Subtleties of racism - through a child's eye

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These words are from a middle-class, reasonably well-educated, old, white man to others of his sort. Others who care to listen in are cordially welcome.

Last summer, I had an experience with the sadness of racism - not the well-rehearsed and discussed stories of housing, job, or educational discrimination, or the awful statistical truth that a young black male is more likely to wind up in jail than in college in America.

The problem with all this information - indeed, with the entire issue of white racism in modern America - is twofold. First, we've heard it all before, and we're no longer really listening. Second, we've prepared our equivocating replies. Most of us have stories about folks who have pulled themselves up from poverty by their own bootstraps, or about our Irish grandparents who rose from oppression to power, or a Greek great-grandfather who started out with a vegetable cart and wound up king of the wholesale produce business in Trenton, N.J., or wherever. Then, spoken or unspoken, come these words: If they could do it, why can't more black people? All it takes is a little hard work, desire, discipline.

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But one June morning, I witnessed a profound explanation of why so many blacks can't thrive in white America. I was driving back to Milwaukee from Waupaca, Wis. In the back seat of my car were two African-American girls from my church congregation - Lakisha and Cassandra, I'll call them. I was bringing them home from their first time at summer camp.

Lakisha was 7; Cassandra, 6. The first 30 miles were consumed by the girls' telling me of the wonders of camp. They swam and paddled a canoe and made new friends. Even the food was good; there was as much of it as they wanted, and wasn't their cabin counselor wonderful!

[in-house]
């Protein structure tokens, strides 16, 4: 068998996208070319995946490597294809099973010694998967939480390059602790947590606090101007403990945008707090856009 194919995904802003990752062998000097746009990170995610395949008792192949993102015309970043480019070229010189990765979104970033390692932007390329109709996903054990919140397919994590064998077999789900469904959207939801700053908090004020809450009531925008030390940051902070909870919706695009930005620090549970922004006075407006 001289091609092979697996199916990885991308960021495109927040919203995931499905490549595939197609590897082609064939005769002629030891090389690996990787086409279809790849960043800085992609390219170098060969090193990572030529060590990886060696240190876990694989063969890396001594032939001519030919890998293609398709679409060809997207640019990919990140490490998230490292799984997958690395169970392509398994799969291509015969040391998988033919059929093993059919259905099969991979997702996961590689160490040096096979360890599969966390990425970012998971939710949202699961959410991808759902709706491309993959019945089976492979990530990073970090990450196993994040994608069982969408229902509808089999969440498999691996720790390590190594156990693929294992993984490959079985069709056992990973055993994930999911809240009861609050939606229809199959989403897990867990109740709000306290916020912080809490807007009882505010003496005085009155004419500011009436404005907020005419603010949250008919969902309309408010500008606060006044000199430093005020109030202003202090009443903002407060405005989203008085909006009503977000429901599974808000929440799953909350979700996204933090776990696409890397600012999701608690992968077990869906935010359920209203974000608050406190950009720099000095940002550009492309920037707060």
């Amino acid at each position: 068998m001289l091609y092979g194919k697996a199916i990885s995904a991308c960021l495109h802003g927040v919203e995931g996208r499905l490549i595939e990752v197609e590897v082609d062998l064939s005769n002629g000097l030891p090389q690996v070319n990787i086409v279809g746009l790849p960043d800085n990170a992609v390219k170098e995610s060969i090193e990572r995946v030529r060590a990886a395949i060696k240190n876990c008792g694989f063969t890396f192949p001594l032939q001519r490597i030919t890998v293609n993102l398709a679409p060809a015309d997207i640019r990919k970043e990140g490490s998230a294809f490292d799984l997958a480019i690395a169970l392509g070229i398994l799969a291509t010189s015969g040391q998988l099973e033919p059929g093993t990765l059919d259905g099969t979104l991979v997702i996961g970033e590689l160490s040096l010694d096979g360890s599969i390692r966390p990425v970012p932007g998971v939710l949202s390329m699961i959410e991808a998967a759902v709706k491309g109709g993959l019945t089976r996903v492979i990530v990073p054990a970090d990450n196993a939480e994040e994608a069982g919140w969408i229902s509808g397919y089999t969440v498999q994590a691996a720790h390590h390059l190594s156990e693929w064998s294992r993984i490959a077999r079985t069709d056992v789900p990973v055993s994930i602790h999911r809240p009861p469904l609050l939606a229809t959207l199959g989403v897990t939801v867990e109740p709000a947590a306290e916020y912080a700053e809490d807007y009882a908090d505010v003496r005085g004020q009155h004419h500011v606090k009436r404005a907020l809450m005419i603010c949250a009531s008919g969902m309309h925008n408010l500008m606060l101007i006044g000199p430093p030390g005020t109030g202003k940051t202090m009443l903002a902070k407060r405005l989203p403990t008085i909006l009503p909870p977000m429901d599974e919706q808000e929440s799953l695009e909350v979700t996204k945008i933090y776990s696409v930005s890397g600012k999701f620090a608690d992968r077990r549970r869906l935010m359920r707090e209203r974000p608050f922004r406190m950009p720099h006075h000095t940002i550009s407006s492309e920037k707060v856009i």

A note of tiredness crept into the girls' voices as they began to unwind, and I fully expected slumber to come soon. It did, but first came this:

"There weren't enough black people in camp for me," Lakisha said to Cassandra. "What do you think?"

"Nope. Me neither," Cassandra replied. "I had a lot of fun, but I didn't really feel - well, you know - comfortable."

They soon fell asleep, and now they're back living their lives. But I haven't been able to stop their awful agreement from echoing in my heart.

Six and seven years old; members of an integrated church; indeed, riding in the care of the white pastor of that church; coming home from summer camp where they had had a whole lot of fun, and yet.... And yet, they were oppressed by too many white people.

Are any of us jaded enough to imagine that the problem is theirs - I mean, that these two little girls are their own cause of the problem they have? What is there about the white world that makes black children uncomfortable? Why, even in the middle of a time intended as pure fun, are they uneasy and, as Cassandra said later, "a little bit lonely"? Is there anything this white guy up in the front seat can do to make their world more welcoming? What does it mean that some people could read this whole account of Lakisha and Cassandra's experience and still not "get it"?

I've taken these questions to our congregation - and now to you. Lakisha's and Cassandra's lives will be materially affected by whether - and how - we reply.

*David Trembley is co-pastor of Broken Walls Christian Community, an inner-city congregation in Milwaukee, Wis. He is co-author of "Pray With All Your Senses" (ACTA, 1997)

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